From Latin invehō (bring in, carry in), from in- + vehō (carry). Compare vehicle, invective.


  • (UK, US) IPA(key): /ɪnˈveɪ/
  • (file)
  • (file)
  • Rhymes: -eɪ


inveigh (third-person singular simple present inveighs, present participle inveighing, simple past and past participle inveighed)

  1. (intransitive, with against or occasionally about, formerly also with on, at, upon) To complain loudly, to give voice to one's censure or criticism [from 16th c.]
    • 1749, Henry Fielding, The History of Tom Jones, a Foundling:
      He inveighed against the folly of making oneself liable for the debts of others; vented many bitter execrations against the brother; and concluded with wishing something could be done for the unfortunate family.
    • 1860, William Cullen Bryant, letter, 14 Sep 1860:
      I saw Mr. Cairns yesterday. He inveighed at great length at what he called Mr. Willis's neglect of his children, saying he had just discovered that they got no whortleberries and no fish, and that he was just beginning to send them those things.
    • 1989, Jack Vance, Madouc:
      Noblemen loyal to King Milo inveighed upon him, until at last he sent off dispatches to King Audry and King Aillas, alerting them to the peculiar rash of forays, raids and provocations current along the Lyonesse border.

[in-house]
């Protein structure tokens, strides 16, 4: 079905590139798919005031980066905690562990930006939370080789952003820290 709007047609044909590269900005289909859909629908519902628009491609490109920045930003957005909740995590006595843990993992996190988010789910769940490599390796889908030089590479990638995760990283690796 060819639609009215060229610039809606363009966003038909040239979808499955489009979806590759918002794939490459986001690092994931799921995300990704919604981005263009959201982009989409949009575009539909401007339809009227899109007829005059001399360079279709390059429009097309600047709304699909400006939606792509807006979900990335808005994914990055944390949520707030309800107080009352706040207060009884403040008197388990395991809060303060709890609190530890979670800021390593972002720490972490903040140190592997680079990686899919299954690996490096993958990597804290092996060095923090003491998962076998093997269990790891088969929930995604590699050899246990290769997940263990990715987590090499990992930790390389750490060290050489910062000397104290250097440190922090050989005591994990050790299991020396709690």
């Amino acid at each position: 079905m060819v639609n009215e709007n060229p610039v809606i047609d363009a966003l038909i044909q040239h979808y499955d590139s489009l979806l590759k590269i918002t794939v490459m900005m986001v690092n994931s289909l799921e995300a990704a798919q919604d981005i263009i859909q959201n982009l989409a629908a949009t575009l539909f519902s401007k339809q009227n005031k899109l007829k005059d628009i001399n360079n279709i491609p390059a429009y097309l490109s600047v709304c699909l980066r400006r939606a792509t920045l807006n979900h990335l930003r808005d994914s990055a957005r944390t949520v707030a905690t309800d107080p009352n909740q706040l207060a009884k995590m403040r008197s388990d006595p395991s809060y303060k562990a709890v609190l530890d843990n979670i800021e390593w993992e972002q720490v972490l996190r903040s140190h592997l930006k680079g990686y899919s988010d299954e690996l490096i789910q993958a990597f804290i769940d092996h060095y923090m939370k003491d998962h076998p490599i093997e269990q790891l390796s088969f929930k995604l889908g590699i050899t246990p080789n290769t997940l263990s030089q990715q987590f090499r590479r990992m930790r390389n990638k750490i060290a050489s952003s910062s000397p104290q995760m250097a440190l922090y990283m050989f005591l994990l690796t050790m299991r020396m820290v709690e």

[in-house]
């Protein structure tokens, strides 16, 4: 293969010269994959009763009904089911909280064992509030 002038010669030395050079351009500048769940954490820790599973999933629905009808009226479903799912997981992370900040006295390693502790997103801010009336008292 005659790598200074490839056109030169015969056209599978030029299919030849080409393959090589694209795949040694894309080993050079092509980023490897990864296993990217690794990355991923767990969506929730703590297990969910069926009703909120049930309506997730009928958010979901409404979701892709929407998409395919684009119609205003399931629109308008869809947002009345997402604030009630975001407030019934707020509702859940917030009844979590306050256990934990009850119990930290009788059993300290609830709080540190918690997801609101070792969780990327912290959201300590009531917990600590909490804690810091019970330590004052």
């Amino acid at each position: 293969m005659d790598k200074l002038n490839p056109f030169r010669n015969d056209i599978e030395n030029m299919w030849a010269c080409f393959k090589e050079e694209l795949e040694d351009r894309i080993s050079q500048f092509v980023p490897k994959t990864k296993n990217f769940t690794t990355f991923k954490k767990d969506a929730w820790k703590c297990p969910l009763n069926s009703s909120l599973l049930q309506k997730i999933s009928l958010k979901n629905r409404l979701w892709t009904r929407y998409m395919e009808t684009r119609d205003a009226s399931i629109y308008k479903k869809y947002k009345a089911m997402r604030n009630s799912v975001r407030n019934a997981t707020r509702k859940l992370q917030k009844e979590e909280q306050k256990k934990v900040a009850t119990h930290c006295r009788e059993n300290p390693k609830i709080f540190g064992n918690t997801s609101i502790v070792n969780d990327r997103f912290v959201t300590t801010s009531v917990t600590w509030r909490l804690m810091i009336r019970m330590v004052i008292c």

• 1999, Will Hutton, The Guardian, 26 Sep 1999:
      Only last week, three aggressively written pamphlets crossed my desk inveighing against the euro.
    • 2011, Elizabeth Drew, "What were they thinking?", New York Review of Books, 18 Aug 2011:
      After the President, in a press conference in late June, inveighed against tax breaks for corporate jets, the industry quickly insisted that such a change would cost jobs.
    • 2016, Patrick Healy and Jonathan Martin, The New York Times, 9 Feb 2016:
      He declared his independence from a reviled status quo by inveighing in blunt and occasionally vulgar terms about “stupid” leaders weakening America.
  2. (obsolete, transitive) To draw in or away; to entice, inveigle. [17th–19th c.]
    • c. 1680, Samuel Butler, Genuine Remains:
      He is a Spirit, that inveighs away a Man from himself, undertakes great Matters for him, and after fells him for a Slave.

Derived termsEdit